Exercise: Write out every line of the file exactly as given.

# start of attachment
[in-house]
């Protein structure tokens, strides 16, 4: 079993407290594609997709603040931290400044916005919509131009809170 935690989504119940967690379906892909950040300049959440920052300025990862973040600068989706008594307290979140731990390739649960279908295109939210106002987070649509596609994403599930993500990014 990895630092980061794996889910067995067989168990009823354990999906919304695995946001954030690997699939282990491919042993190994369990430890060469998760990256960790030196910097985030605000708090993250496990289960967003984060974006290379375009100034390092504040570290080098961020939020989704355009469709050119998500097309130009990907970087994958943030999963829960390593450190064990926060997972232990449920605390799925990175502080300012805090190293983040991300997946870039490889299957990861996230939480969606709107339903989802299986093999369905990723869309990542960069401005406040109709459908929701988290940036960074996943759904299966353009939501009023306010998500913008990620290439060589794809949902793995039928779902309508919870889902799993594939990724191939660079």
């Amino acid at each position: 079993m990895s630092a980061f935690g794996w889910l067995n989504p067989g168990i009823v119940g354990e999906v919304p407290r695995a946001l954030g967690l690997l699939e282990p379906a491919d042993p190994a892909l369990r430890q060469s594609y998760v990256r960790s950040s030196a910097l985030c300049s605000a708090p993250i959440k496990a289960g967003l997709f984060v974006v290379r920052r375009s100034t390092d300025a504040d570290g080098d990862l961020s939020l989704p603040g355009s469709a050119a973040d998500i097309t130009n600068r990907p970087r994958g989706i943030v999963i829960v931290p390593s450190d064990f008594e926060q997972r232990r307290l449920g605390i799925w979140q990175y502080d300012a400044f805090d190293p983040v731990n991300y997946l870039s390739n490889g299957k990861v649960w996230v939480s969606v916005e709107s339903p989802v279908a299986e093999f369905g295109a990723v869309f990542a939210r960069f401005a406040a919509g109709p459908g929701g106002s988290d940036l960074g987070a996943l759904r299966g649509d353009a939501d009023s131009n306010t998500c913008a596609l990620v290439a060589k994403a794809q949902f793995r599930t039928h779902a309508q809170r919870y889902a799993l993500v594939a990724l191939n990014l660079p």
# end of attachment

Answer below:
[in-house]
């Protein structure tokens, strides 16, 4: 079993407290594609997709603040931290400044916005919509131009809170 935690989504119940967690379906892909950040300049959440920052300025990862973040600068989706008594307290979140731990390739649960279908295109939210106002987070649509596609994403599930993500990014 990895630092980061794996889910067995067989168990009823354990999906919304695995946001954030690997699939282990491919042993190994369990430890060469998760990256960790030196910097985030605000708090993250496990289960967003984060974006290379375009100034390092504040570290080098961020939020989704355009469709050119998500097309130009990907970087994958943030999963829960390593450190064990926060997972232990449920605390799925990175502080300012805090190293983040991300997946870039490889299957990861996230939480969606709107339903989802299986093999369905990723869309990542960069401005406040109709459908929701988290940036960074996943759904299966353009939501009023306010998500913008990620290439060589794809949902793995039928779902309508919870889902799993594939990724191939660079």
């Amino acid at each position: 079993m990895s630092a980061f935690g794996w889910l067995n989504p067989g168990i009823v119940g354990e999906v919304p407290r695995a946001l954030g967690l690997l699939e282990p379906a491919d042993p190994a892909l369990r430890q060469s594609y998760v990256r960790s950040s030196a910097l985030c300049s605000a708090p993250i959440k496990a289960g967003l997709f984060v974006v290379r920052r375009s100034t390092d300025a504040d570290g080098d990862l961020s939020l989704p603040g355009s469709a050119a973040d998500i097309t130009n600068r990907p970087r994958g989706i943030v999963i829960v931290p390593s450190d064990f008594e926060q997972r232990r307290l449920g605390i799925w979140q990175y502080d300012a400044f805090d190293p983040v731990n991300y997946l870039s390739n490889g299957k990861v649960w996230v939480s969606v916005e709107s339903p989802v279908a299986e093999f369905g295109a990723v869309f990542a939210r960069f401005a406040a919509g109709p459908g929701g106002s988290d940036l960074g987070a996943l759904r299966g649509d353009a939501d009023s131009n306010t998500c913008a596609l990620v290439a060589k994403a794809q949902f793995r599930t039928h779902a309508q809170r919870y889902a799993l993500v594939a990724l191939n990014l660079p």